Out of the Attic: Life with the Lees

Out of the Attic: Life with the Lees
Photo/Library of Congress

One of two stately Federal-style houses located just a block south of the famous “Lee Corner” at North Washington and Oronoco streets is the former home of William Hodgeson, an Englishman, who had married the daughter of William Lee — one of the first American envoys abroad during the Revolutionary War.

This house at 609 Princess St. was built along with its partner at 607 in the mid-1790s by John Potts but soon passed to Lee family members eager to live adjacent to their relatives. The two homes demonstrate the graceful simplicity and elegance of the period, each boasting a crenelated cornice and central pediment sheltering an oval lunette projecting ever so slightly on the front facade.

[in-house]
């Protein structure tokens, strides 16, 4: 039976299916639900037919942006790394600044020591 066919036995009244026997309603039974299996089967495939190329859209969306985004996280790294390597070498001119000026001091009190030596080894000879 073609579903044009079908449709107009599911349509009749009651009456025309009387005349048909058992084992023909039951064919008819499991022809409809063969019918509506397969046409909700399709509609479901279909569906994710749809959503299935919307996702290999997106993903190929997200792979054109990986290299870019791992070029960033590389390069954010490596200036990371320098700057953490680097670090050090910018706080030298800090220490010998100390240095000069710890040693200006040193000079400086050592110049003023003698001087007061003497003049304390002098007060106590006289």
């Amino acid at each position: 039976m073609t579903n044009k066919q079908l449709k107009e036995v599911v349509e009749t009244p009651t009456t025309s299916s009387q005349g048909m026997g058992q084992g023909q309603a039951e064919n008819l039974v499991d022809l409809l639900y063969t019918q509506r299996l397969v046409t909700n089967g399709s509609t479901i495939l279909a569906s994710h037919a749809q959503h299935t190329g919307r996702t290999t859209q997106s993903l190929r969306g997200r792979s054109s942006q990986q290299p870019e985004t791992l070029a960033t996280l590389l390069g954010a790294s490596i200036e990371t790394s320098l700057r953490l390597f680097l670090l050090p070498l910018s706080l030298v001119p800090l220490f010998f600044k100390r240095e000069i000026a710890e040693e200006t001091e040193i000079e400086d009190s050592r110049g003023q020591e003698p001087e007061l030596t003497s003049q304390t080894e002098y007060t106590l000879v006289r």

In 1820, one of Alexandria’s most remarkable educators, the Quaker schoolmaster Benjamin Hallowell, opened his first school at 609. One of his earliest pupils was Robert E. Lee, who had moved next door to 607 after the death of his father, Henry “Lighthorse Harry” Lee. Educated earlier at the Alexandria Academy, Robert E. Lee was prepared at Hallowell’s school for his eventual enrollment in the U.S. Military Academy at West Point, N.Y.

Hallowell recalled in his journal October 17, 1825, that he and his wife of one day were standing on the front steps of the school when the Marquis de Lafayette passed by on his way to give his respects to the widow of Henry Lee, his former comrade-in-arms next door. Hallowell wrote that Lafayette “made us a graceful bow, not knowing it was to a lady who had been married the day before, and whom her husband had named his Lafayette wife.”

Check these pages again next week for more on 607 Princess St.
-Out of the Attic is provided by the 
Office of Historic Alexandria.